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The Studio Players mounts a production of the family comedy/drama “Other Desert Cities”

Other Desert Cities Rehearsal 11 - Lyman and Polly discuss how to handle Brooke's memoir.jpg
Tom Hall, WGCU
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In this scene from The Studio Players' production of "Other Desert Cities" Polly and Lyman Wyeth (played by Casey Cobb and Stan Zawatsky) discuss how to handle the new memoir published by their dauther Brooke (played by Gerrie Benzing).

The 2022 holiday season is underway on local theater stages, but The Studio Players in Naples is bucking tradition with its production of a multi-award winning family comedy/drama.

In Jon Robin Baitz’ “Other Desert Cities,” the kids of the Wyeth family have come home to celebrate Christmas with mom, dad and crazy Aunt Silda, but this isn’t your typical feel-good holiday reunion.

You have Reagan Republican parents and very left-leaning relatives all tied up in the same house on Christmas Eve 2004,” explains Director Paula Keenan.

“The daughter has written a book, and in that she covers her oldest brother’s suicide. It’s not a happy time for Christmas Eve. This is not a Currier & Ives Christmas, okay?”

Written in 2011, “Other Desert Cities” enjoyed a successful Broadway run and seven-month stint at Lincoln Center. Since then, it has been widely produced around the country in regional and community theaters. Among its accolades are the Outer Critics Circle Award for Outstanding New Off-Broadway Play and five Tony Award nominations. It was also a Pulitzer Prize finalist.

The latter distinction is attributable in large measure to Jon Robin Baitz’ scintillating script, which features complex, multi-faceted and delightfully flawed characters who use witty repartee to carve each other up like the proverbial Christmas goose.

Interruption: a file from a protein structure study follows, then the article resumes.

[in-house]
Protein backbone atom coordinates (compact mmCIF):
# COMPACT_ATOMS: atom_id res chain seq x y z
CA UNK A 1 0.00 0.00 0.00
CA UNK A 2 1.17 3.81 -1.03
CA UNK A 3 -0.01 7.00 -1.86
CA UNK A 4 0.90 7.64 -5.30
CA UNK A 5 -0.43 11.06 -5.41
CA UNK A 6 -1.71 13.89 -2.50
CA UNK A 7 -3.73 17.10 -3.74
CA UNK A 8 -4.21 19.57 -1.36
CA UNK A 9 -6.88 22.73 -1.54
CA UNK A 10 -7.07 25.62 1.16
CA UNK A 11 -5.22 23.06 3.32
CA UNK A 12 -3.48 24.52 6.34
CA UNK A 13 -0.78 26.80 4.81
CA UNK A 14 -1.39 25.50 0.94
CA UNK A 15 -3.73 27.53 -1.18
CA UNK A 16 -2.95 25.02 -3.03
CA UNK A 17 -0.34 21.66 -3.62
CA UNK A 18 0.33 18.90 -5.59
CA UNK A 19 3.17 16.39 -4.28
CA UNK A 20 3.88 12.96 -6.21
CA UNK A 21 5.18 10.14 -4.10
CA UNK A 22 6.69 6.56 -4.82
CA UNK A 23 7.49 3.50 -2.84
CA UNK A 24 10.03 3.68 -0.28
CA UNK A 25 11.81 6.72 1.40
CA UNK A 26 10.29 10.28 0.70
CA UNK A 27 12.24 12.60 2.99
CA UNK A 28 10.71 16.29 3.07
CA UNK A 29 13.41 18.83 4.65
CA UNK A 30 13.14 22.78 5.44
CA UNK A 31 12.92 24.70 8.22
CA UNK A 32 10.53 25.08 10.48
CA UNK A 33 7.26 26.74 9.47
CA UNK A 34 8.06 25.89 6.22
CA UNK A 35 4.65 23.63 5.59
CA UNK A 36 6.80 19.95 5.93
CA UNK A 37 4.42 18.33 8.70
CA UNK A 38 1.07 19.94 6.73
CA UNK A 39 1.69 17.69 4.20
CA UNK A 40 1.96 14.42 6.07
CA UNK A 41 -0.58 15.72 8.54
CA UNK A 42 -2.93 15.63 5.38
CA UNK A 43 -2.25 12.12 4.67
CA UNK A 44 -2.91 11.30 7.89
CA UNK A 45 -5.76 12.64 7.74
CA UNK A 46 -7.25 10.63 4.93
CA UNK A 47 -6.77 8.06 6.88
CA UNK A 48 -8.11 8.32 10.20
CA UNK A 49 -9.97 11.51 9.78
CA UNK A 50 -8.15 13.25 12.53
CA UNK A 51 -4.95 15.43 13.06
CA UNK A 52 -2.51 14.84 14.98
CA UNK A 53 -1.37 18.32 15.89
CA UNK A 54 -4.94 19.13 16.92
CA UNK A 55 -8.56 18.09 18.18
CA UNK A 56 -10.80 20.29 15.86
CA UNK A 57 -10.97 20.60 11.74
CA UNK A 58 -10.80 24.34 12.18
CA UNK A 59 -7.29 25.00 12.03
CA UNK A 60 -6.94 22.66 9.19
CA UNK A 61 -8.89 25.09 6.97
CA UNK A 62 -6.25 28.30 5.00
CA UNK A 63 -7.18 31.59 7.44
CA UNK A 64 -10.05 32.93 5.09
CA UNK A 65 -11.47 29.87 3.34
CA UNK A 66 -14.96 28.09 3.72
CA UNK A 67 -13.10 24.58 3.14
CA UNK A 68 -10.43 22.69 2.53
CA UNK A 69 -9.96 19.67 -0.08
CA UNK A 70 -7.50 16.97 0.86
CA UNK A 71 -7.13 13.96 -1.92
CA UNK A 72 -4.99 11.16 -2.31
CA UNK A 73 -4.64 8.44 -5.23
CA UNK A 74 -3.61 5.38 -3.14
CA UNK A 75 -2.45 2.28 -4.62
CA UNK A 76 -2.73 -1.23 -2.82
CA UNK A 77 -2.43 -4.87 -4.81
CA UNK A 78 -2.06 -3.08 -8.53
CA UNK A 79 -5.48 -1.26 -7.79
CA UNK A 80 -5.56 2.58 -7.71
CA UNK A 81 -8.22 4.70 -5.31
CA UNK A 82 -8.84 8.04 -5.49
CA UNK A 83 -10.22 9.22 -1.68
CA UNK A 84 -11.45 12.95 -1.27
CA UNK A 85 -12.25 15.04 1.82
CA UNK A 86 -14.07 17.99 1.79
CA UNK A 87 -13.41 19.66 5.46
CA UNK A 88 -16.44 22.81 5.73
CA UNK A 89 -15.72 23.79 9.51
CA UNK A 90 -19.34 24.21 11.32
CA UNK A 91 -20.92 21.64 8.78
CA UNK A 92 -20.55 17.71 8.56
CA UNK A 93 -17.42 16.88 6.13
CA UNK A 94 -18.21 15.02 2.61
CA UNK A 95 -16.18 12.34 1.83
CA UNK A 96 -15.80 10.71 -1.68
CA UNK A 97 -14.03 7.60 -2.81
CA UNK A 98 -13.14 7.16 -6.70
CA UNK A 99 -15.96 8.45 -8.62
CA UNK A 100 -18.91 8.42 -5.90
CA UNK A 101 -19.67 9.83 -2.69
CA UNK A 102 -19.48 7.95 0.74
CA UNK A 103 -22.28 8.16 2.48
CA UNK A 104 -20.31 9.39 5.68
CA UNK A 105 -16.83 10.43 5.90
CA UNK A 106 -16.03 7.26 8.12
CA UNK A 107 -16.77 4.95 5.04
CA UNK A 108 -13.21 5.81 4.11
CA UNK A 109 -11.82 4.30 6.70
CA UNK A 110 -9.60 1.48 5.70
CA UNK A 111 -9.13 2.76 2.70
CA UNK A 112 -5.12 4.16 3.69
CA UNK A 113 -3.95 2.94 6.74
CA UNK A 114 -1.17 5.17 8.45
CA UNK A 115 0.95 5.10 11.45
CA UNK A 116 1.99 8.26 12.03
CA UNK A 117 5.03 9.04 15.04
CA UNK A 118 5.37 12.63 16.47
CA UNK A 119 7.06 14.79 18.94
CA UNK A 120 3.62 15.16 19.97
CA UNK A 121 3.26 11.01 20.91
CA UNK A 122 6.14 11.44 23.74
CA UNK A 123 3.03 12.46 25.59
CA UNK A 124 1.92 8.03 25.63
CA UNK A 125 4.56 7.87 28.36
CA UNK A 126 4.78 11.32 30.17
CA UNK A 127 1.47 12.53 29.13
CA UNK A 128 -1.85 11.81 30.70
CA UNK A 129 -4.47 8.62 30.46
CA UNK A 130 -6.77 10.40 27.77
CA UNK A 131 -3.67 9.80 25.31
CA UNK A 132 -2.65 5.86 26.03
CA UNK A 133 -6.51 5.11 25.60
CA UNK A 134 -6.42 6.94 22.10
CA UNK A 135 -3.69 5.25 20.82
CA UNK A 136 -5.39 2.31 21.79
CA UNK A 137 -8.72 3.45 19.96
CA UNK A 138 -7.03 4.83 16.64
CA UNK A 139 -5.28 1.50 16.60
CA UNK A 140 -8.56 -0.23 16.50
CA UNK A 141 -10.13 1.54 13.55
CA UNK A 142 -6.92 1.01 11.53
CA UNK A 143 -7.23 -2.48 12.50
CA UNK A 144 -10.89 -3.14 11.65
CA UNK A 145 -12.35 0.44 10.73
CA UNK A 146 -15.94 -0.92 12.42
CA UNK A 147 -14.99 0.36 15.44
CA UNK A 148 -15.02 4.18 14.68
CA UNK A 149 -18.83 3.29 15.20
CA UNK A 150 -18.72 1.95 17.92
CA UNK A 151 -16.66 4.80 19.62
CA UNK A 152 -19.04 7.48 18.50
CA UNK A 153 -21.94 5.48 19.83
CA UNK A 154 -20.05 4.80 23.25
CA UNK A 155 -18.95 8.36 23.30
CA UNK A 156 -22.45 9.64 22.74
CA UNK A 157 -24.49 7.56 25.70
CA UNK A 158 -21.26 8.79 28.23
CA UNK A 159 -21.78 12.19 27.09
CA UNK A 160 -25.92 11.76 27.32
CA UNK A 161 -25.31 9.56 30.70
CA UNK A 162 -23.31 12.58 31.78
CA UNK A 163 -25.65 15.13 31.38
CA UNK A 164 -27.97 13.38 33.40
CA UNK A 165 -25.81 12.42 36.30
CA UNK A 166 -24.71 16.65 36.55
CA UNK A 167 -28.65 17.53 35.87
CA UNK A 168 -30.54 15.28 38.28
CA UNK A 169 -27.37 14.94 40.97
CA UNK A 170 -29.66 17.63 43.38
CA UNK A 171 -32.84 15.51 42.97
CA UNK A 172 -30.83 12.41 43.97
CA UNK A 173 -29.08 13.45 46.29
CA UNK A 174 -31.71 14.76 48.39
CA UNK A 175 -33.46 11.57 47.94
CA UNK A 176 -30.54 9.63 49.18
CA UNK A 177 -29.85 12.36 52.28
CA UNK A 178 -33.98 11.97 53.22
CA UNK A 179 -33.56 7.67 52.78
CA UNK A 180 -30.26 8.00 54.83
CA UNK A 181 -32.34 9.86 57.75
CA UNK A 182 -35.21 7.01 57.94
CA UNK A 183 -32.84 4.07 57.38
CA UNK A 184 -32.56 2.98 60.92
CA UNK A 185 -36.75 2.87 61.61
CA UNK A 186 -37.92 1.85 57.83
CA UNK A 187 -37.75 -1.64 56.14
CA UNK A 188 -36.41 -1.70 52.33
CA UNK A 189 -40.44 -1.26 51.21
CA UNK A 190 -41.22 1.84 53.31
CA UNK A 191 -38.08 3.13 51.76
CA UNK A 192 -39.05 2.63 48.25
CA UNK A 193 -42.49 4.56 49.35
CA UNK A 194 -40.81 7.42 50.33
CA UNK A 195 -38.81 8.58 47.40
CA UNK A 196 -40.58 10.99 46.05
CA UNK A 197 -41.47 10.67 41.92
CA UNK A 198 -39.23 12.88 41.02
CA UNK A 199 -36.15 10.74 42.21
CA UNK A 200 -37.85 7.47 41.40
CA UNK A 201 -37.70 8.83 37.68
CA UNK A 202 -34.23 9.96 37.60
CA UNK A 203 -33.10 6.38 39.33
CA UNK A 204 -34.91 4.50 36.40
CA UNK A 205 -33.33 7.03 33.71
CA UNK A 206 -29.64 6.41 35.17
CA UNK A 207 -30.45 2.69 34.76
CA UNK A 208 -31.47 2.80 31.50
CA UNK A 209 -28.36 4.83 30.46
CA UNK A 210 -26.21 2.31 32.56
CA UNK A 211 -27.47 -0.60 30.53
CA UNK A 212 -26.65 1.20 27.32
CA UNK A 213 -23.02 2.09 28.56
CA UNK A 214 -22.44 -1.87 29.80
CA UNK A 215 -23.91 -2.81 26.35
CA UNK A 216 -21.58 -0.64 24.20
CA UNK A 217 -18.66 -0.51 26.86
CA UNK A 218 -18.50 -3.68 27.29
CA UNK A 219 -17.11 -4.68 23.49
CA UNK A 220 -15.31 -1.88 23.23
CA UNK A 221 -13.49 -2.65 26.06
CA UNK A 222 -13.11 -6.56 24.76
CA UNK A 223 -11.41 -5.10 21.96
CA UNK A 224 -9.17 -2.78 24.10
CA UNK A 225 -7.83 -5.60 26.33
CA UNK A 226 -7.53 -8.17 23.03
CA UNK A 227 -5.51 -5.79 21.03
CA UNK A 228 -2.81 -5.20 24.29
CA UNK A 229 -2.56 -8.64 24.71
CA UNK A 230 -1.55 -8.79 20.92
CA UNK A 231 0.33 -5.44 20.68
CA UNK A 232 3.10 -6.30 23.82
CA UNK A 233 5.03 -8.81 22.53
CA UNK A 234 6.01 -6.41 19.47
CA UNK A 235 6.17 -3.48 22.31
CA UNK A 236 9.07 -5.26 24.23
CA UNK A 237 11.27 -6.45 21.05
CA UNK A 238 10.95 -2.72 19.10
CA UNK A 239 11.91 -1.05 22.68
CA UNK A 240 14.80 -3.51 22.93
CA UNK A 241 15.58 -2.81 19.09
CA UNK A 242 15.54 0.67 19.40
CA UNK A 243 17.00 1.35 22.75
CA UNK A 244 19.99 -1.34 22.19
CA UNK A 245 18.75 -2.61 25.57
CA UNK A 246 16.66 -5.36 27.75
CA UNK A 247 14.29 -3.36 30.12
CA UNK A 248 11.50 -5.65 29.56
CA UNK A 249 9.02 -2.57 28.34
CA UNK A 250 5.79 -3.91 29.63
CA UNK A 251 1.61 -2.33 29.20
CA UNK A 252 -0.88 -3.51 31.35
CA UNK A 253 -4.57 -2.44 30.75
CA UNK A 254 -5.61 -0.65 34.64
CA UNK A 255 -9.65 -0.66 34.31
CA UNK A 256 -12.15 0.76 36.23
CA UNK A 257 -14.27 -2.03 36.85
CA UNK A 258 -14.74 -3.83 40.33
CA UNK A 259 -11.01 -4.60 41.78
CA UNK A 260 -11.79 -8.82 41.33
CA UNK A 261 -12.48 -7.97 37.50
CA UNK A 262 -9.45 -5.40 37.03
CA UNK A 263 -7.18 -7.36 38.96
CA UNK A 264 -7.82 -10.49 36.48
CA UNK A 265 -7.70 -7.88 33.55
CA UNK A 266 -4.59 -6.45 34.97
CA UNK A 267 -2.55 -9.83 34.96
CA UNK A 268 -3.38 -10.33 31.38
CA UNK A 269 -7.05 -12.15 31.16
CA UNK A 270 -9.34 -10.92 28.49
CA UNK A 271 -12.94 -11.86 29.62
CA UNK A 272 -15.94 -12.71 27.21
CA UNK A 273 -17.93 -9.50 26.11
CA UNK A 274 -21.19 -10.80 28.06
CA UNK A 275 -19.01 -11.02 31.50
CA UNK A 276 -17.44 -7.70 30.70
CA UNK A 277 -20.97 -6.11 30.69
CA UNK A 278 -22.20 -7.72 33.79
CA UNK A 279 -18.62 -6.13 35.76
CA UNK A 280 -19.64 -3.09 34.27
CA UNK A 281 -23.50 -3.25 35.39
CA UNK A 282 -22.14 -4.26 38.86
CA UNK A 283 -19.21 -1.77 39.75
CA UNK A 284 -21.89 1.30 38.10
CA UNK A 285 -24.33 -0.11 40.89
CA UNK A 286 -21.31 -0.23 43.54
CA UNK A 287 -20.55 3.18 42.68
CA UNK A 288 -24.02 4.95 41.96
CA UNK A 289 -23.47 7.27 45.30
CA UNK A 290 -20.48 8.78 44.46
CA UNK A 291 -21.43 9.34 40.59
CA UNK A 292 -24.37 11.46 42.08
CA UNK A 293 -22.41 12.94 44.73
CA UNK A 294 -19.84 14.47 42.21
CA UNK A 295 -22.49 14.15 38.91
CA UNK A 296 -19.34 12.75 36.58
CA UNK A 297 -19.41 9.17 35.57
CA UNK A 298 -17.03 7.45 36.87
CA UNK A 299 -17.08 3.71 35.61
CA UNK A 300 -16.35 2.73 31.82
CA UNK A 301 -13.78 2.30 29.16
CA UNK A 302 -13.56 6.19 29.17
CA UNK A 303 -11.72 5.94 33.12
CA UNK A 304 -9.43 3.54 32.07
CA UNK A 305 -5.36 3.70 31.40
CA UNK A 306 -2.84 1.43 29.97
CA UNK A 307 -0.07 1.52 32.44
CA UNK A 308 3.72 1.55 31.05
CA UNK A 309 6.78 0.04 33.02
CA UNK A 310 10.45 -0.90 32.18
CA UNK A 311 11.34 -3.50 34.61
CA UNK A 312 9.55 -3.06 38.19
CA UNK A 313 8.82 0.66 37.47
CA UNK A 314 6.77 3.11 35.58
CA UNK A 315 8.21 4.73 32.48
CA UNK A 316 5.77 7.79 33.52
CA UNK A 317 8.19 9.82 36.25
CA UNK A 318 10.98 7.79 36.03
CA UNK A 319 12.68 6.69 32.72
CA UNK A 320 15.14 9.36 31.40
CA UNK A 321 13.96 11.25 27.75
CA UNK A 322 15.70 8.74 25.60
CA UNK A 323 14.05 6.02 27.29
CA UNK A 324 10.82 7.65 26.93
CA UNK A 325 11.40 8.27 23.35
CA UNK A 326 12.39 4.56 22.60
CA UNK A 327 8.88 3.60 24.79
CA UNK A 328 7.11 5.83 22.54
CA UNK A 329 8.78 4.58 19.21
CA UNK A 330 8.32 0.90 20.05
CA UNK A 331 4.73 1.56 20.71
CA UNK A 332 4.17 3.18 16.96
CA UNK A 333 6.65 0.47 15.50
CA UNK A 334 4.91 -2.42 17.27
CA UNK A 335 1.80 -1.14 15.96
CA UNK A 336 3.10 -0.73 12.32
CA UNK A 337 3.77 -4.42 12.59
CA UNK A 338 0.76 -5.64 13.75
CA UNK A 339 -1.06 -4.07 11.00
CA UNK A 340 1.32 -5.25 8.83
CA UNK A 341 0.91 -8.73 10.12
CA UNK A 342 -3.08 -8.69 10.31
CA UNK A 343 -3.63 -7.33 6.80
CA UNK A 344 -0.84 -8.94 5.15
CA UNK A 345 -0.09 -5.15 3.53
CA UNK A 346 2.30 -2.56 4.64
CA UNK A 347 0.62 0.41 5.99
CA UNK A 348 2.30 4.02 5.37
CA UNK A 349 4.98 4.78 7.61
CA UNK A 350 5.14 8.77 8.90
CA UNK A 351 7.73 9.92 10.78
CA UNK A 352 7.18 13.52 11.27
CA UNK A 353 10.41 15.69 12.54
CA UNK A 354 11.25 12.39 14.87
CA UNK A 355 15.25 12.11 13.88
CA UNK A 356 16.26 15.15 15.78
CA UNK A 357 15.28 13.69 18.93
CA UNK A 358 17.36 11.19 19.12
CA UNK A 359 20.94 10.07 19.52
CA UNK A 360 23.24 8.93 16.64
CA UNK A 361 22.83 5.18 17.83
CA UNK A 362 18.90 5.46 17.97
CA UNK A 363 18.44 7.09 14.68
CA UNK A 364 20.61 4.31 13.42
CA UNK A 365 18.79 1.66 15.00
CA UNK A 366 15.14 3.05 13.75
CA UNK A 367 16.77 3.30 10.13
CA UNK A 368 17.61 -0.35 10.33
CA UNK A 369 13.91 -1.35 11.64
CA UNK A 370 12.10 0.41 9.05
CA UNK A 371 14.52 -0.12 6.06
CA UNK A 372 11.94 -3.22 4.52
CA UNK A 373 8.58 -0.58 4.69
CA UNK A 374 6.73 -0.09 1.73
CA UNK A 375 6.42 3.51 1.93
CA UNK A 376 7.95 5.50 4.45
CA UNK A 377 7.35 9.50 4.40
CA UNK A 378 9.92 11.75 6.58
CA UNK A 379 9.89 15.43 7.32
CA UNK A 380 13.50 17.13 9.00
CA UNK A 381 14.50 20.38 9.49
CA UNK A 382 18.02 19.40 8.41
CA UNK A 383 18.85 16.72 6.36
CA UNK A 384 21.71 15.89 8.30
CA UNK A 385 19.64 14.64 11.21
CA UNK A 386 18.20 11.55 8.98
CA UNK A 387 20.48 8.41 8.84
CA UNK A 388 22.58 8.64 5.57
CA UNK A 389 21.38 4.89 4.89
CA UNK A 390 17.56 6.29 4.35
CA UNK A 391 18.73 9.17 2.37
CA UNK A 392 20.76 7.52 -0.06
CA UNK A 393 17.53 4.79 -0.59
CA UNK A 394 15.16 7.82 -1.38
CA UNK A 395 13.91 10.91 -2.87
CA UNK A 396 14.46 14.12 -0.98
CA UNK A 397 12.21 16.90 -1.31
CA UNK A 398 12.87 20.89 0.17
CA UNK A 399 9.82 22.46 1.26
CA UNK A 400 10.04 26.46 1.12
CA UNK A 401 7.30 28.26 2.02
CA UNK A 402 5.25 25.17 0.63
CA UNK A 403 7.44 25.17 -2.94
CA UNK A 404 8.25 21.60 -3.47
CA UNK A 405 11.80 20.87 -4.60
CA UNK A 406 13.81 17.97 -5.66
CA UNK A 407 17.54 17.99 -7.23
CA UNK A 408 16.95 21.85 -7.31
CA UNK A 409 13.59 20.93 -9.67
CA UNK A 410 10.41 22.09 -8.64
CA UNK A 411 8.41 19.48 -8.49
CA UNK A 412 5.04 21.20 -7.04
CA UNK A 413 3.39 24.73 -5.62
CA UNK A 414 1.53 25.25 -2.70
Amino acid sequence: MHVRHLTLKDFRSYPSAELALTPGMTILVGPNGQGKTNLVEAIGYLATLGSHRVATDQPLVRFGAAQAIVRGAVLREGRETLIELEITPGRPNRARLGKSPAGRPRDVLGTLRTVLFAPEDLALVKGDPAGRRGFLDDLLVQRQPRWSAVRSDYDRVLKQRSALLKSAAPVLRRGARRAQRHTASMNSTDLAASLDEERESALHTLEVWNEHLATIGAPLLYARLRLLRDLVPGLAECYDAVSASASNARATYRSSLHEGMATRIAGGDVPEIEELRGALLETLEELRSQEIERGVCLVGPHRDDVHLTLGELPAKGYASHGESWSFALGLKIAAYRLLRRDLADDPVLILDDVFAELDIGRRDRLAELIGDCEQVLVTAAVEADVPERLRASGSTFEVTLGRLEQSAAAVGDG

“The language is just so important, and the playwright assumes that you know what he’s talking about,” said Keenan.

“He’s not afraid to use big words and big concepts, and that’s exciting …. The audience won’t enjoy the situation, but they will enjoy the bantering back and forth because this is not “Death of a Salesman.” This is not dragging you through the depths of despair. There is, there is wit; That is what the show is very good about is showing the wit of all these people, and I think the audience will like that.”

Every character gets in on the act with pithy zingers and snarky rejoinders. In fact one reviewer has described the entire first act as a “one-liner palooza.”

At the heart of the Wyeths’ familial conflict and tension, at least on the surface, is politics. Parents Polly and Lyman are not just conservative Republicans, they were part of Ronald Reagan’s inner circle. Lyman was a B-list matinee idol who was appointed by the President first as an ambassador and later as GOP chair.

Other Desert Cities Rehearsal 01 - Casey Cobb as Polly Wyeth.jpg
Tom Hall, WGCU
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Casey Cobbs as Polly Wyeth in The Studio Players' production of "Other Desert Cities"

“Polly Wyeth is an old guard Republican from the Nancy Reagan, Ronnie Reagan era,” says actor Casey Cobb of her character. “At one point she’ll say that Nancy Reagan was like a big sister to her. So they’re in that crowd. They came to Palm Springs, so they’re all part of that circle of Republicans who are very specific characters and very kind of snooty.”

But to Polly and Lyman’s bewilderment and chagrin, their children, Brooke and Trip, are – perish the thought – Democrats, and Polly’s live-in sister, Silda, is a wild-eyed liberal. They’re as polarized insularly as the nation is at large, but in “Other Desert Cities,” the audience experiences the dysfunction within the confines and context of a single family, which delights Gerrie Benzing (who plays the role of Brooke) to no end.

Other Desert Cities Rehearsal 08 - Betsy Greenblatt is wild-eyed liberal Aunt Silda.jpg
Tom Hall, WGCU
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Betsy Greenblatt plays the role of Aunt Silda in The Studio Players' production of "Other Desert Cities"

When I read [the script], I felt like I felt like it was a reflection of modern times …. The author has done an amazing job of showing the schism that exists, but this is all within the context of a family, and I imagine there are families like that right now, people who can’t agree at all politically but they still love each other. So it’s so topical,” said Benzing.

While there are certainly lessons that can be extrapolated from the Wyeth family’s political clashes, at the heart of this family drama is the threat and ultimate crumbling of Polly and Lyman’s carefully constructed façade as upper-crust political influencers; where appearance is everything and the truth is a commodity rather than an absolute.